Asteya literally translates to non-stealing. However, we aren’t just talking about stealing someone’s belongings (goes without saying). Asteya is about being content with what you have, and not dwelling over what you don’t. We must forego the desire or need for possessions. These could be material possessions (such as wanting a bigger house) or non-material possessions (such as being envious of someone else’s looks or talent). Have you ever think that you’re simply not good enough? The toxicity that comes from comparing yourself with others is at the very root of the problem. Not practicing asteya can nurture anxiety and lead to depression. 

Imagine a narrative where not only were you happy with what you have, but were also happy for others as well. Now, imagine (that in this narrative) the energy you were spending in jealousy is converted to contentment instead. You can be sure that you’ll save more energy when you’re content rather than jealous. An example of such a situation is someone being envious of the number of ‘likes’ on a Facebook or Instagram post of their peer.

How to Practice Asteya

How to practice Asteya, you ask? Start by honoring yourself, and giving importance to living in the present moment and stepping out of your comfort zone. 

Be Content

Back your capabilities and celebrate your individuality. Many people often forget about their own uniqueness amidst all the chaos of comparing themselves to peers and the rest of the world. Express heartfelt gratitude towards what you have today (both material and non-material possessions), and the people you surround yourself with.

Live in the Present

Has a song ever triggered the release of certain emotions? Did this result in you pondering over your past for a certain period of time? You might have spent 10 minutes of your time thinking about something that doesn’t even matter anymore. Alternatively, you could have felt happy by living in the present moment, and potentially, might even result in you having a profound experience – paving the path for a new, more positive memory. Don’t steal those 10 minutes from yourself. The minutes add up over time. Every time you catch yourself regretting your past or panicking about your future, you’re stealing from the most precious commodity you can possibly have in life – time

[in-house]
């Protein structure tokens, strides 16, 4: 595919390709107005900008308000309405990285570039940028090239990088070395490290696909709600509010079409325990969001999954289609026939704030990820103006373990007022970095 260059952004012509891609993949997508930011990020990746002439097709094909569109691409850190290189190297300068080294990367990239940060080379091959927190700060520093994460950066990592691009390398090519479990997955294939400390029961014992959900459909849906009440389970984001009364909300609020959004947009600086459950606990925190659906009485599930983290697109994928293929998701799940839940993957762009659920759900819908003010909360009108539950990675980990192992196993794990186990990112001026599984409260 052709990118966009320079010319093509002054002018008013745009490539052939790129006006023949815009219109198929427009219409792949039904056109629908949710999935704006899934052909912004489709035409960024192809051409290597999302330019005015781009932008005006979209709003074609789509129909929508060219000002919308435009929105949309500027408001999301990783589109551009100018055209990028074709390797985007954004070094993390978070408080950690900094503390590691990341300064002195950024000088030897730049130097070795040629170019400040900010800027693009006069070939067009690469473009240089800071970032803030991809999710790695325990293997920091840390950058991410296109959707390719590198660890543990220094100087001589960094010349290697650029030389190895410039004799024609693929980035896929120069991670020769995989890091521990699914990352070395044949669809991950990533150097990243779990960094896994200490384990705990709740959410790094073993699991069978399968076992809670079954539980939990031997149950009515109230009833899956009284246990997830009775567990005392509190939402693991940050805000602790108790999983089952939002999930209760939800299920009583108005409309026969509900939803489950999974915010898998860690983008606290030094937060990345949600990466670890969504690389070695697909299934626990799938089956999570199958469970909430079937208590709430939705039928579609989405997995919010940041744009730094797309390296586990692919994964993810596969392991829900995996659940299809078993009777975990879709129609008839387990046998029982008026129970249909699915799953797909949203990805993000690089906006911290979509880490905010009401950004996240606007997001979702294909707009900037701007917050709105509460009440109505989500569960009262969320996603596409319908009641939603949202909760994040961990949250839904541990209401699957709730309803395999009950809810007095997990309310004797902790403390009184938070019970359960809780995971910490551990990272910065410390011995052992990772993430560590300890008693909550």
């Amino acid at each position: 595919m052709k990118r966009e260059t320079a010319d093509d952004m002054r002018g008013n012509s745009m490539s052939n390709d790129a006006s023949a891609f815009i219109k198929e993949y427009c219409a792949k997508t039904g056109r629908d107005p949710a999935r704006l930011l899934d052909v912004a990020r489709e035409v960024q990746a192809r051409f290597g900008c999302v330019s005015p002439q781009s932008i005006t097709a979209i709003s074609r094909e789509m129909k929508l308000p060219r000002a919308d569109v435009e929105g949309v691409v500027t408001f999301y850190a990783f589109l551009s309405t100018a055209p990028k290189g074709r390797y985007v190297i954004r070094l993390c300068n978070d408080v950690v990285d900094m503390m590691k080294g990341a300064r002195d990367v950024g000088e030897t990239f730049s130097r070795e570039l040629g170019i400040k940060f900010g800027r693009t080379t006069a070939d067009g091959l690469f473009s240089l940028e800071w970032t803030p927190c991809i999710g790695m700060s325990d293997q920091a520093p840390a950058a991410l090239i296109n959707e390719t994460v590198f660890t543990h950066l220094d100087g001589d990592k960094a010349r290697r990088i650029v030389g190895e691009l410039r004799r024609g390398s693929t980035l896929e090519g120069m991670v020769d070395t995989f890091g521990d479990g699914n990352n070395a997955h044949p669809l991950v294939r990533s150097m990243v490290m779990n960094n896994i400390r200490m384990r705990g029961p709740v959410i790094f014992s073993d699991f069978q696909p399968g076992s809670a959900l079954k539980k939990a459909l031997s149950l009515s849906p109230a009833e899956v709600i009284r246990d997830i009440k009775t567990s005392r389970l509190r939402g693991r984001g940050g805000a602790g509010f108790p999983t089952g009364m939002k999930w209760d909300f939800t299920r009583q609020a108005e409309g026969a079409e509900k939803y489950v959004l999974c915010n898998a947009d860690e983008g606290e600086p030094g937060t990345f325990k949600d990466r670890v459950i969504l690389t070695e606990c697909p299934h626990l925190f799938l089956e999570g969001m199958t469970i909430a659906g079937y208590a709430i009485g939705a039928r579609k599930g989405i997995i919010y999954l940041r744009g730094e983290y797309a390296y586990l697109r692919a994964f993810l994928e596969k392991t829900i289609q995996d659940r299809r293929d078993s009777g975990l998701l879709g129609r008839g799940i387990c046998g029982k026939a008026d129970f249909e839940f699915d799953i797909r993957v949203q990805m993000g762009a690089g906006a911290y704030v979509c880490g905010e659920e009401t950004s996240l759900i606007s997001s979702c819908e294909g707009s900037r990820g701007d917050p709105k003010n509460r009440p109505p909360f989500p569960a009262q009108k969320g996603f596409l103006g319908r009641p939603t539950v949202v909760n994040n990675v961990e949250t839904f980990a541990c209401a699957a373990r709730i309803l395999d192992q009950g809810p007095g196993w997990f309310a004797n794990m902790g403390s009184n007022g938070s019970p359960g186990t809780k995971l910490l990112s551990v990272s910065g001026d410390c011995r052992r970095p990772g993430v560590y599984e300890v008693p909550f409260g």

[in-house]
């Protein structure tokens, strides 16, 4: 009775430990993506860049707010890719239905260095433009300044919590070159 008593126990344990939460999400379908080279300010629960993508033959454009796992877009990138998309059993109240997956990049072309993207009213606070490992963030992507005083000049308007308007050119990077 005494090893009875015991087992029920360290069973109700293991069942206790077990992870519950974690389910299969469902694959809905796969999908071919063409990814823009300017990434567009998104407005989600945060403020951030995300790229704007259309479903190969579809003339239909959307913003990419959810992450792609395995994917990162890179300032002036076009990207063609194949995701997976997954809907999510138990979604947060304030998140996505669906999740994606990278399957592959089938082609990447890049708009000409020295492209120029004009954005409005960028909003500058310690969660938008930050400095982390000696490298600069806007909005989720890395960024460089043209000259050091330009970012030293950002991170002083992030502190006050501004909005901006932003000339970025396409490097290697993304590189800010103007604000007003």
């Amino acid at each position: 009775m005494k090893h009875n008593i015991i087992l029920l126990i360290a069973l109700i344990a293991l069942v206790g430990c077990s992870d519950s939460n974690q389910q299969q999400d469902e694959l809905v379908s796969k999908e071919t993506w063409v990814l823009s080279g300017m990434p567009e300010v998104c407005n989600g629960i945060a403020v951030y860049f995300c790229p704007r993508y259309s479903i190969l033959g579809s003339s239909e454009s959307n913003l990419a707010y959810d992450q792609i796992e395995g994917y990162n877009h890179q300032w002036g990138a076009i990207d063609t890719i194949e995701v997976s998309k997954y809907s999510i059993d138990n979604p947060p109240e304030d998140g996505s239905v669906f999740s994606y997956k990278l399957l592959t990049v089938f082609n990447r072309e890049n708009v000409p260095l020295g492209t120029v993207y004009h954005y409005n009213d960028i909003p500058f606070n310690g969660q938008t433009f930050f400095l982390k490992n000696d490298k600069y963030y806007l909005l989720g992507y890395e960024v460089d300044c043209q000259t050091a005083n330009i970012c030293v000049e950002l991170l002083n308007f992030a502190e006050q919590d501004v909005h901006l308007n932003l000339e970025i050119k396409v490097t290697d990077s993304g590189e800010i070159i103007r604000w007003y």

Speak Your Heart Out

When you stay in your bubble, you’re stripping yourself of the opportunity to fully explore your true potential. Today, apps like Clubhouse create a level playing field for the average person to quite literally use their voice to interact with renowned people and discuss various topics. Many of you might have great ideas or perspectives, but unfortunately, it is likely that very few of these abstract ideas would find their way into the real world due to fear of judgement, stage anxiety, or the comfort of not worrying about the negativity as a result of presenting such ideas. Try taking one step towards speaking your heart out. Next time you’re in front of your boss, talk for a minute and respectfully challenge their perspective. It will feel as if you’re lifting weight off your chest, and you’ll surely feel the adrenaline of stepping out of your comfort zone.

4. Brahmacharya

Brahmacharya is a state in which one learns to control sexual urges – not supress them. It is often interpreted as sexual abstinence, which can make many people overlook this principle as a whole. The purpose of Brahmacharya is to convert sexual energy into spiritual energy. Don’t let the idea of not engaging in sexual activities push you away just yet.

Moderating and directing energy in general is a more prevalent practice of Brahmacharya when considering the nature of modern society. What do we mean by this? Worrying about the past is an example of directing energy towards something that isn’t benefitting you in the long run. Dr. B.K.S. Iyengar defines Brahmacharya as the “continence (self-restraint) of body, speech and mind.” Redirecting your energies towards living in the present moment, and enjoying the dynamics of the pr